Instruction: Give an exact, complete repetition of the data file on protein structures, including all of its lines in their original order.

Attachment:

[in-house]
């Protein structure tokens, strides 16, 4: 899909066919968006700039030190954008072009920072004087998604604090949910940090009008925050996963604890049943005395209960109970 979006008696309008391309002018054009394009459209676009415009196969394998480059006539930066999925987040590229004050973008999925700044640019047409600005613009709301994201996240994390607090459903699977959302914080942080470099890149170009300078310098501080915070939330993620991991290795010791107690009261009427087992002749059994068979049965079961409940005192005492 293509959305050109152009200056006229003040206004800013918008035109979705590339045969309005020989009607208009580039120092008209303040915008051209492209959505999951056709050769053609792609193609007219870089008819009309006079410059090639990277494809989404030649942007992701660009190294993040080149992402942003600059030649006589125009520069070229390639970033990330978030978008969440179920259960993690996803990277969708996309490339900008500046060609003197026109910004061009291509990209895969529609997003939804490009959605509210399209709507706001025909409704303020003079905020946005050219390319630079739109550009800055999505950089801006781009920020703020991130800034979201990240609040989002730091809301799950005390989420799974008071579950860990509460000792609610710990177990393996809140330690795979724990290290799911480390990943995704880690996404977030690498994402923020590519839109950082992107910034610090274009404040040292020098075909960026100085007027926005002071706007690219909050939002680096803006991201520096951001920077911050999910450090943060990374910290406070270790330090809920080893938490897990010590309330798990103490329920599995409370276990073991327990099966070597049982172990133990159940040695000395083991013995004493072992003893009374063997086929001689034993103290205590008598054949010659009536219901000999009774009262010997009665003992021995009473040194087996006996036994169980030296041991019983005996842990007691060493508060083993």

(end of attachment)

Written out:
[in-house]
């Protein structure tokens, strides 16, 4: 899909066919968006700039030190954008072009920072004087998604604090949910940090009008925050996963604890049943005395209960109970 979006008696309008391309002018054009394009459209676009415009196969394998480059006539930066999925987040590229004050973008999925700044640019047409600005613009709301994201996240994390607090459903699977959302914080942080470099890149170009300078310098501080915070939330993620991991290795010791107690009261009427087992002749059994068979049965079961409940005192005492 293509959305050109152009200056006229003040206004800013918008035109979705590339045969309005020989009607208009580039120092008209303040915008051209492209959505999951056709050769053609792609193609007219870089008819009309006079410059090639990277494809989404030649942007992701660009190294993040080149992402942003600059030649006589125009520069070229390639970033990330978030978008969440179920259960993690996803990277969708996309490339900008500046060609003197026109910004061009291509990209895969529609997003939804490009959605509210399209709507706001025909409704303020003079905020946005050219390319630079739109550009800055999505950089801006781009920020703020991130800034979201990240609040989002730091809301799950005390989420799974008071579950860990509460000792609610710990177990393996809140330690795979724990290290799911480390990943995704880690996404977030690498994402923020590519839109950082992107910034610090274009404040040292020098075909960026100085007027926005002071706007690219909050939002680096803006991201520096951001920077911050999910450090943060990374910290406070270790330090809920080893938490897990010590309330798990103490329920599995409370276990073991327990099966070597049982172990133990159940040695000395083991013995004493072992003893009374063997086929001689034993103290205590008598054949010659009536219901000999009774009262010997009665003992021995009473040194087996006996036994169980030296041991019983005996842990007691060493508060083993």